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This eBook from the Gutenberg Project consists of approximately 221 pages of information about Nicky-Nan, Reservist.

CHAPTER XXIV.

THE FIRST THREE.

Mr Pamphlett had breakfasted, and had gone upstairs to put on his frock-coat and array himself for Divine service.

The servant girl announced Mr Nanjivell.

“Sorry to trouble ’ee, sir, and upon such a day,” said Nicky-Nan, drawing up his sound leg to “attention,” as his enemy entered the parlour:  “but my business won’t wait.  I saw Doctor Mant after the meetin’ last night, an’ this mornin’ I was up early an’ had a talk wi’ the Minister—­wi’ Mr Hambly.  The upshot is, that time presses.”

“I do not usually discuss business on the Sabbath,” said Mr Pamphlett stiffly.

“O’ course not.  Who would?” Nicky-Nan agreed.  “But the upshot is that you an’ me havin’ been not what you might call friends—­”

“I am due at Divine service in less than an hour.  State your business,” commanded Mr Pamphlett.

“And I am due away, sir, in about that time.  Will you look at this paper?” Nicky-Nan laid on the table a half-sheet of notepaper scribbled over with figures in pencil.  “Look over that, if you please; or put it off till you come back from Chapel, if you will:  but by that time I shall be gone.  You’ll find my address in Plymouth at the foot.”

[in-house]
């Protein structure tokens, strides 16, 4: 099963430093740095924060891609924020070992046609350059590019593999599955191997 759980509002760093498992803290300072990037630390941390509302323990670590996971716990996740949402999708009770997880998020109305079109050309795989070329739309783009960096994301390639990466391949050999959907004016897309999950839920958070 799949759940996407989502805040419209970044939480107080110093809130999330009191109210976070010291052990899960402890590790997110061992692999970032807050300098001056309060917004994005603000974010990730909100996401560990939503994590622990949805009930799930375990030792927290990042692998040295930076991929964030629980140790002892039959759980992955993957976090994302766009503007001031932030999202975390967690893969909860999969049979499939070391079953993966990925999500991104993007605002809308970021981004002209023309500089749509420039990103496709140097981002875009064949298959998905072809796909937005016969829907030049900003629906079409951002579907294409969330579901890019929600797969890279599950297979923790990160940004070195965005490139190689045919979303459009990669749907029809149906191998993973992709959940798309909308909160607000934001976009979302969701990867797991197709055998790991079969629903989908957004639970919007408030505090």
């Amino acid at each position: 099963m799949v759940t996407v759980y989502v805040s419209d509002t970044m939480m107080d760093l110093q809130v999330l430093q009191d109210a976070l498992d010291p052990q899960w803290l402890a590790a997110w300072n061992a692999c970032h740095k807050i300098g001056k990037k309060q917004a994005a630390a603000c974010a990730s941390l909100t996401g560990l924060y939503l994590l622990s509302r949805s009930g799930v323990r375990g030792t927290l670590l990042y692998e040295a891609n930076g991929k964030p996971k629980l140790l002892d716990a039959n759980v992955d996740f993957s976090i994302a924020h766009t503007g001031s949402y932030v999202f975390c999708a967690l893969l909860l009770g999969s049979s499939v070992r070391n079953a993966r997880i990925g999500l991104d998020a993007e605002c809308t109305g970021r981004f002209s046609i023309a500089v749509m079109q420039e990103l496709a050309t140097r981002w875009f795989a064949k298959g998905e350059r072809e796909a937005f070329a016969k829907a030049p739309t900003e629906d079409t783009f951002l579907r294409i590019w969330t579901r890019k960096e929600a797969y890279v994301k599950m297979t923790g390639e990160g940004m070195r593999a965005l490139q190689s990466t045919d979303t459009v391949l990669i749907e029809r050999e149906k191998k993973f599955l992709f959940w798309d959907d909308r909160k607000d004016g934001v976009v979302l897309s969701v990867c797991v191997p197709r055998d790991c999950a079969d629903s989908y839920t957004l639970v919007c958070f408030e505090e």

“If you’d kindly explain—­”

“Mrs Penhaligon has the money.  I’ve spoke to Dr Mant:  who says I can be put right, an’ the operation, with board and lodging, will be covered by ten pound.  I’ve taken ten pound, as accounted for on the paper.”

Mr Pamphlett picked up the paper, and felt for his pince-nez.

“Still I don’t understand.”

“No, you wouldn’t.  I’m trustin’ ’ee—­that’s what it comes to.  I’ve had a talk with Mr Hambly besides; and he and Dr Mant’ll look after my interests. . . .  You see, I did find a hoard o’ money in the Old Doctor’s House, an’ stuck to it, not knowin’ the law.  On the paper, too, you’ll see what I’ve used of it—­every penny accounted for.  Mr Hambly says that anyway the law gives me a share far beyond anything I’ve used.  So I leave it atween ’ee, to see fair play for me if ever I come back.  If I don’t, I’ve left it to the Penhaligon children; an’ Mr Hambly an’ Dr Mant’ll see fair play for them. . . .  But you understand, sir”—­Nicky-Nan dived into his left trouser-pocket and showed a palmful of coins—­“I’ve taken ten pound, for the operation an’ sundries.”

Mr Pamphlett studied the paper for a moment.

“But, my good man—­since you say that you have taken Mr Hambly into your confidence—­”

“Well, sir?”

“Oh, well—­you will be back, doubtless, in a few days’ time; and then we can talk.  This—­this is very—­er—­honest of you.”

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